Design Thinking is a process that our students use to help them to look at and solve problems. We believe that design thinking skills develop students’ mindset to that of a creator, not a consumer. These skills can be used to think of a business idea, innovate a product or service, to develop a business plan, and to find ways to raise capital.
Design thinking is a non-linear, iterative process that students use to understand users, challenge assumptions, redefine problems and create innovative solutions to prototype and test. Involving five phases—Empathize, Define, Ideate, Prototype and Test—it is most useful to tackle problems that are ill-defined or unknown. Design thinking at schools can manifest when students are encouraged to research on real world problems and develop working prototypes of the solutions proposed, using a variety of tools such as 3D printing, laser-cutting, wearable tech, etc.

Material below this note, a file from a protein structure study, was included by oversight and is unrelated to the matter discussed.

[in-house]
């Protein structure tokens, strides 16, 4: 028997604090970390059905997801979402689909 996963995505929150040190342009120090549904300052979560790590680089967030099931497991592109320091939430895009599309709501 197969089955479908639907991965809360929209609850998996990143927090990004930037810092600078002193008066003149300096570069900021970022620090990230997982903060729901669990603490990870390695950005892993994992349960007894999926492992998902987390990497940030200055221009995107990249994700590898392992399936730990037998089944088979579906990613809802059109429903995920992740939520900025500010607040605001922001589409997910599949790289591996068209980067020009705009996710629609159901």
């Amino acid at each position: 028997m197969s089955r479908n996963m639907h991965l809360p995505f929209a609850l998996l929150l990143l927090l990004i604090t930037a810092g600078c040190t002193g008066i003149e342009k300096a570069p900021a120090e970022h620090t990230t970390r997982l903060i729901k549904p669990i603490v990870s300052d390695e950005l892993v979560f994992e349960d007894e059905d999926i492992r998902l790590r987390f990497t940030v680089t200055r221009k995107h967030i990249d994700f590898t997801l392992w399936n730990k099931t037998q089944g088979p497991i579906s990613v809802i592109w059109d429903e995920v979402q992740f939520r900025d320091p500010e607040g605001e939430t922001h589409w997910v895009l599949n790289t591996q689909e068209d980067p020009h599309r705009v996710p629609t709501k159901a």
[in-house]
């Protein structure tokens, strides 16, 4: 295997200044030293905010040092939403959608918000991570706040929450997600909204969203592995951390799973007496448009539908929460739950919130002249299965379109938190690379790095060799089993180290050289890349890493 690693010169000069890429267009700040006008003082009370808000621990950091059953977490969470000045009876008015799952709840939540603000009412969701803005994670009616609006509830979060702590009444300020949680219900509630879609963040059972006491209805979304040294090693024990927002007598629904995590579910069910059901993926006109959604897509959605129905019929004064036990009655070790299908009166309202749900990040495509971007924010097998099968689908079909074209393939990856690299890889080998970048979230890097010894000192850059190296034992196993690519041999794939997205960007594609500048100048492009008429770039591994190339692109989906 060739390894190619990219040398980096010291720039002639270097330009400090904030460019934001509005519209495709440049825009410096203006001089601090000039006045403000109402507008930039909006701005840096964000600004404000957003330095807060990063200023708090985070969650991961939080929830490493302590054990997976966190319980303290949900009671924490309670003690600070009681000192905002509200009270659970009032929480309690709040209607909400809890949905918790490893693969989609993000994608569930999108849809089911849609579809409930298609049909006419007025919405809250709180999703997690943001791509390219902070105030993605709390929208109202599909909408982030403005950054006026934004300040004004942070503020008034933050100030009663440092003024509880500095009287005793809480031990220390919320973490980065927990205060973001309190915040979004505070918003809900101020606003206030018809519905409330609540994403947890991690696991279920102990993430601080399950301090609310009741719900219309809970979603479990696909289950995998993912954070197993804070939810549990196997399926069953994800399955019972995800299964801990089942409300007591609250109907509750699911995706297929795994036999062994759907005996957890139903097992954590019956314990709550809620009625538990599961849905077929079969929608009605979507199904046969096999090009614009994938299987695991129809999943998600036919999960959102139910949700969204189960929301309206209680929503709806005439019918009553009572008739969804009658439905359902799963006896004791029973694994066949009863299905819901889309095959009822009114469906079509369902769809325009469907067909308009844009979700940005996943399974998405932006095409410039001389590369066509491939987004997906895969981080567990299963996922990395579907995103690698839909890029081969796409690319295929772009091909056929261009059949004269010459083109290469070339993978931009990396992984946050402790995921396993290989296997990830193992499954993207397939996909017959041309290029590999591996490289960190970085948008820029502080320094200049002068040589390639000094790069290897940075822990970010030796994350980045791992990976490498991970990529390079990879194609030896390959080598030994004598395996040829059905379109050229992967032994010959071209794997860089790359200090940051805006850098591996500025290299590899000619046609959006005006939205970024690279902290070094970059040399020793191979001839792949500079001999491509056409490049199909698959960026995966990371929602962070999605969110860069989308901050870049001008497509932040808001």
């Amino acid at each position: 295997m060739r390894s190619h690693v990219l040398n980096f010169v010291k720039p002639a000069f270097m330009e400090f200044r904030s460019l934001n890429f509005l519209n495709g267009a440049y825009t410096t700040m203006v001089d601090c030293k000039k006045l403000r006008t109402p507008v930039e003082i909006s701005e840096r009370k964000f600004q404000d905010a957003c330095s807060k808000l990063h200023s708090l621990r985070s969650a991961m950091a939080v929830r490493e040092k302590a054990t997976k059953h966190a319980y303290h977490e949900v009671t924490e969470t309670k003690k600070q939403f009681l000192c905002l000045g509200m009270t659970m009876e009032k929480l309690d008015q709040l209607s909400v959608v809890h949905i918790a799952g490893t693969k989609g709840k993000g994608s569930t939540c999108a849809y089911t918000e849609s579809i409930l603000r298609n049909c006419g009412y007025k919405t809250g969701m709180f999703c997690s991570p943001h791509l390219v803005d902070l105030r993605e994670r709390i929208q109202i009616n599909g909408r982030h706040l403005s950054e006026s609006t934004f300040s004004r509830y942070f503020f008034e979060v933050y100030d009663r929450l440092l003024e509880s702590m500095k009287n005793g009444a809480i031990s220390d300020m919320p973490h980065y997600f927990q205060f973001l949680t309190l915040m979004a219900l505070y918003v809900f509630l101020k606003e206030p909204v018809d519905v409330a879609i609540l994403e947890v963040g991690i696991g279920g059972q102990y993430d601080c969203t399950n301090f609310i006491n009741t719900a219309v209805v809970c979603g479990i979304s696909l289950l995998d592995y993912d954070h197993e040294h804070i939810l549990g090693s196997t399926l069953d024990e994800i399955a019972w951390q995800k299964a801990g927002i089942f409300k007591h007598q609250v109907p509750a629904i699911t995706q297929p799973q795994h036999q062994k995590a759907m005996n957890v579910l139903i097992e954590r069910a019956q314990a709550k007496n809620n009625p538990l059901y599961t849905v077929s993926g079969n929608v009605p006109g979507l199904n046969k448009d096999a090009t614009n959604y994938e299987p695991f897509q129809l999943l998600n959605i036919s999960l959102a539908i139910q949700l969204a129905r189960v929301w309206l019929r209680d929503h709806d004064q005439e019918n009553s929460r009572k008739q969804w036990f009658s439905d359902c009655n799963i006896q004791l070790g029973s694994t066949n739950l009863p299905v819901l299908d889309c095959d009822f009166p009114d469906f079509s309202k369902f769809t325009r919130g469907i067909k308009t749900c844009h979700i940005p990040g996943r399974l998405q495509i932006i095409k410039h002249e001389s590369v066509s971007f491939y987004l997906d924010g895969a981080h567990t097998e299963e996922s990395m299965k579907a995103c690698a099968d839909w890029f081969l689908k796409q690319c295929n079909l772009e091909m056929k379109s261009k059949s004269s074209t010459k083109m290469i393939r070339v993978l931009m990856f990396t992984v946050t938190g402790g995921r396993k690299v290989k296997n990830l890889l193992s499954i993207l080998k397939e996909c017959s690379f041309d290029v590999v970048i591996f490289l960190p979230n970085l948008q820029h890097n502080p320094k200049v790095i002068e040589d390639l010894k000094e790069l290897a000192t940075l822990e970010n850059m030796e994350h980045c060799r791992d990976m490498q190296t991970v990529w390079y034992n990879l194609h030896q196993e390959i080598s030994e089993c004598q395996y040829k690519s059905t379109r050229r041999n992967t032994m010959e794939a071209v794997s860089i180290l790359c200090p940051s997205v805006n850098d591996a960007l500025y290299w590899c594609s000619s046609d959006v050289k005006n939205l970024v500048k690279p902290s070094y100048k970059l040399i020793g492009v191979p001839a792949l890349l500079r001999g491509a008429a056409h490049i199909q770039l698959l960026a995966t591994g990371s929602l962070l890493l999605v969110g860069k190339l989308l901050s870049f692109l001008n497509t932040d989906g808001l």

The tools that enable students to engage authentically with the design process depend on the type of prototyping that is required. Students will use a range of materials based on their knowledge and skills and the needs for the project. This may range from paper, and cardboard, to clay, wood, plastic. And tools may range from pencils, pens, and scissors to a hand drill, 3D printers, arduino, and robotics. Students learn a range of materials and tools and learn the best choice for the prototype that they are creating.